When we are leaving the next day, his friend asks if I’m coming with them all again next weekend. I shrug, “Yes?” and look at Russell, unsure what he wants.

“You passed. Other than the slight problem of you winning both games - you might want to let others win next time - you get 100%. It’d be great to see you again next weekend.”

***

As we are driving home, he turns on some music. He drives us out of the mountains and onto the long straight stateside country roads. We both start singing along to a song at the exact same moment. We look at each other, and I’m singing the higher part in harmony, and there is such utter levity in this moment. I realize that this playfulness, this element of fun, was completely missing in my previous relationships.

We travel like this for a while, and then a song comes on that I do not know. He continues singing, and I listen to his voice shape the words and carry his own version of the melody.

“You know how to sing,” I comment, more a statement than a question.

“I was taking lessons last year,” he answers.

He drops me off in front of my apartment. We lean into each other for a long while, and I press my nose into his neck and the fabric of his shirt.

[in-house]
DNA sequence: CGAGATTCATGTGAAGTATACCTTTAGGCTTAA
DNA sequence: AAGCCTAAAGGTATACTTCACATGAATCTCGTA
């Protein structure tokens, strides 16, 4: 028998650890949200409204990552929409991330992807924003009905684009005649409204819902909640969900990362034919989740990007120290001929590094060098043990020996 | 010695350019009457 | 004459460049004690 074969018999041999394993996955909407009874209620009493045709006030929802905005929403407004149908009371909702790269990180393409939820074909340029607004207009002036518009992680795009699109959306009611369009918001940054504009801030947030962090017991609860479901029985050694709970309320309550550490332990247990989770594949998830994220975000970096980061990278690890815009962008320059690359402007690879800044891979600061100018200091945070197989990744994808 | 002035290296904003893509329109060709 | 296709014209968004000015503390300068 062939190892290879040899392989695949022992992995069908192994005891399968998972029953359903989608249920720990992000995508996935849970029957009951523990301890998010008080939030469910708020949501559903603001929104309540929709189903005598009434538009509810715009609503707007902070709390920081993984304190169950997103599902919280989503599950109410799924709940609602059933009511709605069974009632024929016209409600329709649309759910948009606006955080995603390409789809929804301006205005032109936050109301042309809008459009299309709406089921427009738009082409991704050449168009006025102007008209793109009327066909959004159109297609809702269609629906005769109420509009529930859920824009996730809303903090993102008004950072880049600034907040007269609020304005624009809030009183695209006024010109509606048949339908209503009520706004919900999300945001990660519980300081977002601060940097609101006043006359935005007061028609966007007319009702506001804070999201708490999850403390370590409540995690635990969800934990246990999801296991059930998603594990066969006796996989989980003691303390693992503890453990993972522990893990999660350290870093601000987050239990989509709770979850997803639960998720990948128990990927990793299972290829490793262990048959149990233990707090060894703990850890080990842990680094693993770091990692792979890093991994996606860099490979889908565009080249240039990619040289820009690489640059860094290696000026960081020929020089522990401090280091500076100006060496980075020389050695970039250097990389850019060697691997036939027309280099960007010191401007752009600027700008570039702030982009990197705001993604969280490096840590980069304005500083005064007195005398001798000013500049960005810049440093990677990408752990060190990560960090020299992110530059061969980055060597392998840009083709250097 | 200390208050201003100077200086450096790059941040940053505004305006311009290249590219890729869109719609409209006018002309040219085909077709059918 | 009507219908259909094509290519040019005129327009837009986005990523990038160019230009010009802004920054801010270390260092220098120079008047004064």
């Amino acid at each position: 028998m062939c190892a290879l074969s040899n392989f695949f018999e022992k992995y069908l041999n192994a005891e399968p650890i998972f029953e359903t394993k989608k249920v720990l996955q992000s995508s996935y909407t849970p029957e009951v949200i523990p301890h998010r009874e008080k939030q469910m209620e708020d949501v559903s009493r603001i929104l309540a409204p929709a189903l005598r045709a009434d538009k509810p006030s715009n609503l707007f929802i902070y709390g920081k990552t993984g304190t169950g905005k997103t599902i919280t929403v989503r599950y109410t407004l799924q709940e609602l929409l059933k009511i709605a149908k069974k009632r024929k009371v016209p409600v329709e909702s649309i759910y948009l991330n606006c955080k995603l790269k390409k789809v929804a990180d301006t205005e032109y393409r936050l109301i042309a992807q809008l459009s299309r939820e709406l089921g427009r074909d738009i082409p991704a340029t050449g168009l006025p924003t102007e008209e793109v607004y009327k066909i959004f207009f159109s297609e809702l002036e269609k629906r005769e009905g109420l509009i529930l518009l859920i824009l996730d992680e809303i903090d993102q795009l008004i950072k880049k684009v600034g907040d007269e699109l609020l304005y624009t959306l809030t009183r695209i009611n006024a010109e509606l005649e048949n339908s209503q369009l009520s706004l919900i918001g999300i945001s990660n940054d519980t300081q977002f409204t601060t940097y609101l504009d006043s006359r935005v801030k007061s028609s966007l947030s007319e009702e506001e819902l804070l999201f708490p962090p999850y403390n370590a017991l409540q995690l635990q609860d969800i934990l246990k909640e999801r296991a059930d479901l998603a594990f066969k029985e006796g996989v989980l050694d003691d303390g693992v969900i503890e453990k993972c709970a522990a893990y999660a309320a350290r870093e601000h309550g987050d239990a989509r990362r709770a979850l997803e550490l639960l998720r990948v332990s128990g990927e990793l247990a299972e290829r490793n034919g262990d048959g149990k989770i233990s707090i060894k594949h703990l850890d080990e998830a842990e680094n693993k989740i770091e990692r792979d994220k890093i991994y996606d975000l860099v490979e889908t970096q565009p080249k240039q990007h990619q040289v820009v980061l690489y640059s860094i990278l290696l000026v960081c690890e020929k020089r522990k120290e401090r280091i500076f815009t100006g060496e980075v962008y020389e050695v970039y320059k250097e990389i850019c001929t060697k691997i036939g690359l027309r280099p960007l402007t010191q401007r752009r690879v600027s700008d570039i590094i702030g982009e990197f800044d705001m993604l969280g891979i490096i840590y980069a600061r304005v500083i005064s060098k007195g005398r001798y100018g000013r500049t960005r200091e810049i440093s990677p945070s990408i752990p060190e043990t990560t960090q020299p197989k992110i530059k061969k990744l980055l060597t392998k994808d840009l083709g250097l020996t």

I unpack and pull on my running tights and head out into the forest that borders the city. I run alongside creeks and through groves of conifers. Dodge tourists laden with cameras, maps, and water bottles. I run as fast as I can, my feet barely touching down. My breath measured and strong. My hair fastened into two long braids that trail out behind me. I finish after eight kilometres. I’m walking along an unsanctioned forested pathway behind the apartment buildings, and two crows are dive bombing me. I have my arms up in the air to protect myself from their wrath when my phone pings.

“Do you want to come over for dinner?” We’ve been apart for ninety minutes.

I arrive two hours later with salmon, vegetables, and a cold bottle of white wine. We cook together; I trim the green beans and shuck the corn; he slices the yam into sticks and coats them with starch and salt and spices and lays them in a neat row on a tray to slide into the oven. The salmon in a pan, two thick slabs of pink flesh, wild and fresh, the most beautiful fish and the most beautiful summer vegetables.